Jul 29 - Aug 11, 2011
EDITORIAL & LETTERS COASTAL
COMMENTS Donna Fiala
ome of you know that I have very close ties to the Ohio Amish community, so I’d like to tell you of a recent experience up there. I was visiting with my Amish friends and drove us all to the Ber-
lin Firemen’s Festival, a fund raising effort held every year. The Firemen (all volunteer firemen) raise money to buy equipment by hosting this Festival and earlier in the year a Firemen’s Fish Fry. They cook all the Barbeque Chickens, and serve them with cole slaw, salad, chips, rolls and homemade pie. There is no charge; it is a free-will donation. They also make delicious ice cream which they sell. A few food vendors are present, plus a climbing wall and bungee jumping for the kids. A water pressure contest is a lively part of the evening, and various musical groups (mostly gospel and country music) perform all evening. There is an
auction for a few items with the main item being a handmade quilt. This year that quilt drew almost $4,000. Approximately 2,000 people attended from the local community including Amish, Mennonite, English, school officials, elected officials, teachers, young people and retirees, all taking pleasure in each other’s company, sharing stories, enjoying the music, eating at the long tables together, meeting old friends and making new friends. As I sat there, I thought of Marco Island. That’s probably one of the biggest assets of living on Marco Island………..the Community Spirit. From the St. Paddy’s
Day Parade to the Christmas Tree Lighting, to all the many festivals and celebrations. These events bring us closer together and weave us into a strong community, working together for the benefit of our Island. Not many communities have this positive force that unites them. Even in the summer, when the numbers are down we still have fun events to enjoy together to keep that community spirit alive and well. As you read this column let’s count our blessings that we have this community spirit, this Island and these friends to share our lives. I know I count my blessings to be a part of Marco Island.
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Publisher Valerie Simon firstname.lastname@example.org Features Editor Jeane Brennan email@example.com Administrative Assistant Jane Marlowe Marketing Consultant Marilyn Honahan firstname.lastname@example.org Circulation & Marketing John Patterson Production Karen Garcia Verla Winters A special thank you to the following contributors: Donna Fiala, Tarik Ayasun, Nancy Richie, Vickie Kelber, Craig Woodward, Lou Thibeault, Doug Browne, Monte Lazarus, Capt. Rapps, Richard Alan, Frances Diebler, Matt Walthour, Paula Camposano Robinson, Patricia Huff, Natalie Strom, Christina Giordano, Danielle Dodder, Charlette Roman, Michael Usher, Gina Sisbarro, Joan and Carl Kelly, Nancy Richie, Anne Feinman, Bob Aylwyn, Steve Reynolds, Victoria Wright, Pierre Guesnon, Crystal Manjarres, Tara O’Neill and Joan Fuller.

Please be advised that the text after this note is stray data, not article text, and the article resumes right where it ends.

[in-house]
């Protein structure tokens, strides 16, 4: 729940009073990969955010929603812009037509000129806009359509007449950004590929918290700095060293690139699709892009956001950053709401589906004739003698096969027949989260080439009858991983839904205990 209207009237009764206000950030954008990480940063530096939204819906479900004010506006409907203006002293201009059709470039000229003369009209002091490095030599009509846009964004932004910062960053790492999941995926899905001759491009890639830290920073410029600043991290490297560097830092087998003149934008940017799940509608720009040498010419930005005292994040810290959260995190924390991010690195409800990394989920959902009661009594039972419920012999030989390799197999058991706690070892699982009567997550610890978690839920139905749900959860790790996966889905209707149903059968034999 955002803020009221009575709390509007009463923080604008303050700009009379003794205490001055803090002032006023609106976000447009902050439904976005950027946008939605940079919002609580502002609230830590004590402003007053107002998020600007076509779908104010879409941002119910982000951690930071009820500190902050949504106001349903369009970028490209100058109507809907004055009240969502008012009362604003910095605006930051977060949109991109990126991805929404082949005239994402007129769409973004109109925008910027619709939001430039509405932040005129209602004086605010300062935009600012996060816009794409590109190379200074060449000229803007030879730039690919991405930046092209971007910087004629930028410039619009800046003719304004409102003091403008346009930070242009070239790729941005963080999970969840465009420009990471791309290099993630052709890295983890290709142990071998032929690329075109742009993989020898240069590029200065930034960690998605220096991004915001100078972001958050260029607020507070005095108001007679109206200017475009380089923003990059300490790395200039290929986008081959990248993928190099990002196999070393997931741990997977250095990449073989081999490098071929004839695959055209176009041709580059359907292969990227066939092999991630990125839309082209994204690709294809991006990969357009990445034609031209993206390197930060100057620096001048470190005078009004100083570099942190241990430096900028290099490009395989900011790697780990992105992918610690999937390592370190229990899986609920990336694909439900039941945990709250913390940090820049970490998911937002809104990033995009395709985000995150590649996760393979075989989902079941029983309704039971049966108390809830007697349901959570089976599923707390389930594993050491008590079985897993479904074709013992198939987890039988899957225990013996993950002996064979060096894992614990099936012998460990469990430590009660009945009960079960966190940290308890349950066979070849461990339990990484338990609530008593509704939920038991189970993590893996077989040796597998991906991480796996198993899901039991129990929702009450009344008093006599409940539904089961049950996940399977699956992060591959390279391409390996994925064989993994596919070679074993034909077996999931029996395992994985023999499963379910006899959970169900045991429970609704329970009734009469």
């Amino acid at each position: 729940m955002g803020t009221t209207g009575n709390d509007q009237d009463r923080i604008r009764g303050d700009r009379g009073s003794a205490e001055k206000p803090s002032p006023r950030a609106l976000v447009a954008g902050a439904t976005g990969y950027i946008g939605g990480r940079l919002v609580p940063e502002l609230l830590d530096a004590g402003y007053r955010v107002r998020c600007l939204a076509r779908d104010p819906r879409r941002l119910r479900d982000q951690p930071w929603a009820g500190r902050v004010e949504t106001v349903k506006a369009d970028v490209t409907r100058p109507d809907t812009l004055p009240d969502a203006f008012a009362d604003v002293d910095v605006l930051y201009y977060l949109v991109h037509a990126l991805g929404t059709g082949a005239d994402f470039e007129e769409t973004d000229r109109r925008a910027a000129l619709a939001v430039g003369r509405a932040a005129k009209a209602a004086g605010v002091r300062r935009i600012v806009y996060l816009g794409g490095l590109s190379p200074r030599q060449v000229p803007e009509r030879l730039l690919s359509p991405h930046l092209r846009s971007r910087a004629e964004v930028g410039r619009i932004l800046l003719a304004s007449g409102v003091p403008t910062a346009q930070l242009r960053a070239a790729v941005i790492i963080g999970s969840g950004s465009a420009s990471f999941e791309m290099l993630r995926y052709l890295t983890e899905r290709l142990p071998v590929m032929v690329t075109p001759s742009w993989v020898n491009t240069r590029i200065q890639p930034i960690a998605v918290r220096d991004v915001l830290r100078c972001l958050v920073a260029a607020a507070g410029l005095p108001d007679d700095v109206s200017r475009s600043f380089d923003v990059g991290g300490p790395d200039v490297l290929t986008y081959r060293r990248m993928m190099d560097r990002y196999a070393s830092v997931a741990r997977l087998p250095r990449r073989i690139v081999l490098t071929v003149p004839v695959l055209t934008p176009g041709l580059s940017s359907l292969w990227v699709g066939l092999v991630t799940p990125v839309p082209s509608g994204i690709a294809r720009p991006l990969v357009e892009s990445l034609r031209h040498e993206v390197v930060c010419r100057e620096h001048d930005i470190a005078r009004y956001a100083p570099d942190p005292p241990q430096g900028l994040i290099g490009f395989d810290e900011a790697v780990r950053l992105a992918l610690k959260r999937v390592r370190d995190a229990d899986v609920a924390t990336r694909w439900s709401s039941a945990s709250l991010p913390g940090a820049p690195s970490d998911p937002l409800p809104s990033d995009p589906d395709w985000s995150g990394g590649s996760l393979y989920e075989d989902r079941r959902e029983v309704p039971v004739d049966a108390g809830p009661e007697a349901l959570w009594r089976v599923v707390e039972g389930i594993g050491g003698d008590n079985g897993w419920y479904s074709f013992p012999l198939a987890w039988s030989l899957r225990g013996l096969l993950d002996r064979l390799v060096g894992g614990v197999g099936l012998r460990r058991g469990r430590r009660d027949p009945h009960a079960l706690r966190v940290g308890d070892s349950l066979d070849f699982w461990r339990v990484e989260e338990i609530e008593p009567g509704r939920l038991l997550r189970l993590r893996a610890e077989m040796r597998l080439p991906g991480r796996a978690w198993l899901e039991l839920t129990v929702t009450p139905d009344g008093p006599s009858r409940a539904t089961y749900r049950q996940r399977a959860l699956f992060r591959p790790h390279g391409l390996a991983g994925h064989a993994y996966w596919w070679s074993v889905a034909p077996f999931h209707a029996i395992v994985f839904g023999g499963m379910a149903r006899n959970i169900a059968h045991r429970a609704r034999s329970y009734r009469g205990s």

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By Monte Lazarus
Bengoshi@comcast.net It appears that there are two primary ways to be admitted to a hospital’s emergency room, whether for or against your own desires. The first, easiest, and probably most expensive, is by ambulance. This may be the result of a sudden, serious physical problem, an accident, or even an assault by someone’s angry spouse. The latter is documented each day in the police beat section of local newspapers. The second means is much slower. That is by being foolish enough to drive yourself, or by having a spouse, friend or enemy take you in. If you arrive by ambulance you can expect to be placed on a cot (bed?) in a cubicle in the E.R. There you will be poked and prodded, asked many questions, visited by many people in white jackets, including a few with stethoscopes. The real fun is when you just drop in
unannounced. That’s when registration is tougher than getting into an Ivy League School. You, if you’re able to respond coherently, or you and your accomplice go into the waiting room. There, in the presence of other sad cases, you sit or lie impatiently counting clicks of the inaccurate clock. It clearly shows the time moving much too rapidly. Finally, the moment arrives. A nice lady calls your name, and the interrogation begins. You (or your companion) are asked to answer about 14 pages of important questions. They need your name, address, date of birth, social security number, telephone number, e-mail address, mother’s maiden name, dog’s middle name (back to the end of the line if you do not have a dog or equivalent pet), emergency contact, medical history (including for men the date of your last pregnancy), name and address of doctor(s), favorite professional football team and a few less important questions. If you pass the exam you get a similar
cot (bed?) to the ambulance patient who has been lying in his, her or its similar bed (cot?) for about five hours. Sometimes, as happened to me in SanFrancisco and Collier County, you are in a cubicle next to a junkie and/or non-recovering alcoholic. There is no entertainment value in that…although in San Francisco I was the subject of much attention, sweet treatment and apparent adoration of every E.R. nurse. No, it wasn’t my personality and certainly not my good looks; it was because out of 15 E.R. patients I was the only one not on drugs. I have witnesses. In truth, Collier County hospitals dealt with me very well. The serious looking doctors seemed to know their stuff; the nurses were good at sticking all sorts of things into my arms; and the transporters moved my gurney as well as any NASCAR driver. In a reasonable amount of time they move you to a real room and the medical care intensifies. Then, there’s the food. That’s another complete story.